figure 6. Drawing of automatic adaptation that occurs with biologic ankle-footsystem when one wears shoes of different heel heights.

The hypothesis of invariant rollover shape breaks down somewhat when one wears very high heels (i.e., above 50-60 mm). At this point, the shapes begin to shift posterior with respect to the shank-based coordinate system. This apparent shift may reflect an effective dorsiflexion of the rollover shape [12], which could occur if the ankle were not able to fully compensate for the highest heels by the use of plantar flexion at the ankle. The heel heights at which changes in the forward shift were found in this study correspond closely with the heel heights above which changes, including increased energy cost, were found by Ebbeling et al. [8]. Perhaps the inability of the ankle to completely compensate for very high heels led to the changes found by Ebbeling et al. Other systems that are higher (e.g., knee, pelvis, and spine) may be employed for adaptations when one wears very high heels.

The radius of the ankle-foot rollover shape tends to be around 0.19 times a person's height. An assumption that the leg length is 0.53 times the height [15] yields a radius of 0.36 times the leg length. This value is similar to the "effective radius" of 0.3 that was suggested by McGeer for a human-like passive walking machine [16]. The agreement of data presented in this paper and McGeer's suggestion support the idea that the rollover characteristics of nondisabled lower-limb systems can be approximated by passive cams, even though the rollover shapes of these systems are created with both passive and active musculoskeletal elements.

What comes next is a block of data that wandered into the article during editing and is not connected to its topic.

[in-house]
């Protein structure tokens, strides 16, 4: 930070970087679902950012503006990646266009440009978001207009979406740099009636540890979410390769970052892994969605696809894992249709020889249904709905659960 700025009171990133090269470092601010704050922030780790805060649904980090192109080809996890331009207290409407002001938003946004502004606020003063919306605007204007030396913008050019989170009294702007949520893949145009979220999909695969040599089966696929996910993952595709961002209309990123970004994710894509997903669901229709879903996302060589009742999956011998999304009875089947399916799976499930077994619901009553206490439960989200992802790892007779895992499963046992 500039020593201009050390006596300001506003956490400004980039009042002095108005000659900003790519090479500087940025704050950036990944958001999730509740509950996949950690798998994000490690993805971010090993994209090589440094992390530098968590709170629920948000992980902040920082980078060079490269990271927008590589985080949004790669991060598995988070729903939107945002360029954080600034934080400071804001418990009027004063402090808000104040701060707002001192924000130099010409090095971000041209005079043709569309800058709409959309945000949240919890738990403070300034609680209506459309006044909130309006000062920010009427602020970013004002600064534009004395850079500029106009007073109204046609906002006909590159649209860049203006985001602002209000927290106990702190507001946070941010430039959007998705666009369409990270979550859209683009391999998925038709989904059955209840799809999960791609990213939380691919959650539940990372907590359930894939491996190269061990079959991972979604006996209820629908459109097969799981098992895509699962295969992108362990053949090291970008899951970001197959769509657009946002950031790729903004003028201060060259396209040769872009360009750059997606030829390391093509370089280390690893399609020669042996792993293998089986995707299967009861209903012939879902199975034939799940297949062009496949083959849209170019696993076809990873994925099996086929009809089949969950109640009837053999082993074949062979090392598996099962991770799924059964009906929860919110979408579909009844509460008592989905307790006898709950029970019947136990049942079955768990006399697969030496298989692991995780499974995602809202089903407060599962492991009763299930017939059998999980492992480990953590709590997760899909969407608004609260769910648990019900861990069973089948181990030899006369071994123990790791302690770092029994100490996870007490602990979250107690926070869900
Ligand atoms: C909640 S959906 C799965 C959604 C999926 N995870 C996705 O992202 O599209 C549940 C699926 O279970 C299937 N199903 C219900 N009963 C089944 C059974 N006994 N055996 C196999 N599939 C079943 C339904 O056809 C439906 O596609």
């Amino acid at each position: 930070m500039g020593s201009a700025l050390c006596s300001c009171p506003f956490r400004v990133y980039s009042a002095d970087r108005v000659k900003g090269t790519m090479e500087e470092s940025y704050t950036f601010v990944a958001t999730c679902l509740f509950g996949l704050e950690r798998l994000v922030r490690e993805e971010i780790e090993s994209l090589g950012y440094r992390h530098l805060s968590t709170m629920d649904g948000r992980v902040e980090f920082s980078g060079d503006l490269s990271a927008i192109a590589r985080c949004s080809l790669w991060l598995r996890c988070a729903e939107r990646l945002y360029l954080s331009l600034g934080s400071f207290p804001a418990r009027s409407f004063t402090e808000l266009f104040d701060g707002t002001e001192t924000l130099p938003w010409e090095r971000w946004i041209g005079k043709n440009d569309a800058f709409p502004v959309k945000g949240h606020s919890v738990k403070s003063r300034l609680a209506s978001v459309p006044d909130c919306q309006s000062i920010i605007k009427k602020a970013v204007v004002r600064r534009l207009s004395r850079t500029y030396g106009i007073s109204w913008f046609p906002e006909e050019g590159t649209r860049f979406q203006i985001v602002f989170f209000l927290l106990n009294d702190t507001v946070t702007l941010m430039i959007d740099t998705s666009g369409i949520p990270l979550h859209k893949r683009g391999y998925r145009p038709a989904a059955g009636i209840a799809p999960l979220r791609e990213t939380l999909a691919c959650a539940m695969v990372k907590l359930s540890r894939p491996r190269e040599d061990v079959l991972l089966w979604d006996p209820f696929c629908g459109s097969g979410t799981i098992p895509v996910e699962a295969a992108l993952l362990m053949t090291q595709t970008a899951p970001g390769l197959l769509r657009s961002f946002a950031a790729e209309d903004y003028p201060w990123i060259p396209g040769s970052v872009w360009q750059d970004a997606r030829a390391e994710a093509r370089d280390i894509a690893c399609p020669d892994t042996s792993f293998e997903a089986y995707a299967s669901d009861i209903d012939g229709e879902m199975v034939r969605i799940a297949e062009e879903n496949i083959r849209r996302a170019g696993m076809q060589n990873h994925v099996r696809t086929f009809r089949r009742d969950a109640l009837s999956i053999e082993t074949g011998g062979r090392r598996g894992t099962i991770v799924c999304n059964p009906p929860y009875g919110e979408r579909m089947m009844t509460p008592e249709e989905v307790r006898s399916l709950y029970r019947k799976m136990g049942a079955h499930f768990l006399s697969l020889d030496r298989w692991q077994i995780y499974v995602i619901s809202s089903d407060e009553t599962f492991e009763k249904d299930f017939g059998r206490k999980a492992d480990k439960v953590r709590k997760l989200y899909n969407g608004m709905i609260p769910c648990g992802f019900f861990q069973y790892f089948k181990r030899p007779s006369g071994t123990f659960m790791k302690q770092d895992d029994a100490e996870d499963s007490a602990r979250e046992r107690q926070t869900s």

Weaknesses of this study include small sample size, lack of randomization of the order in which shoes were used, lack of male participation, a young subject sample population, and the fact that shoes were not standardized for all the subjects. This study, however, illustrates a new idea regarding rollover characteristics of the ankle-foot system that could be examined further in a larger study, in which heel height is more closely controlled, the order of shoes used is randomized, and the subject sample population is more diverse (i.e., including men and women of a larger age range). Another weakness of the study is that we did not test stiletto heels, to eliminate a variable (medial-lateral heel instability) in the experiment. Nonetheless, we believe the findings of the study are applicable to the design and alignment of lower-limb prostheses.


Nondisabled persons automatically adapt their ankle-foot systems to changes in shoe heel height (up to 50-60 mm) to maintain generally invariant ankle-foot rollover shapes. This finding, along with previous findings that suggest invariance of rollover shapes to walking speed, proposes an underlying importance of maintaining proper rollover characteristics for walking. The study of rollover shapes of nondisabled lower-limb systems could provide an understanding of human walking and assist in the development of rehabilitation aids. Future designs of ankle-foot prostheses should be of systems that can adapt automatically to changes in shoe heel height. This feature could allow persons using prostheses the ability to walk comfortably in a larger variety of shoes (and to walk without shoes), without needing manual adjustments of their prostheses. Designers of future prostheses may want to use an invariant rollover shape as a goal, since complex biologic systems of the foot and ankle seem to achieve this result.


We would like to acknowledge the use of the VACMARL of the Jesse Brown VA Medical Center, Chicago, IL. We would also like to thank Jill Brunner, Nicole Hennig, and Seema Gurnani for their help in collecting and processing the data for this project. The opinions contained in this publication are those of the grantee and do not necessarily reflect those of the Department of Education.

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Submitted for publication June 18, 2003. Accepted in revised form September 23, 2003.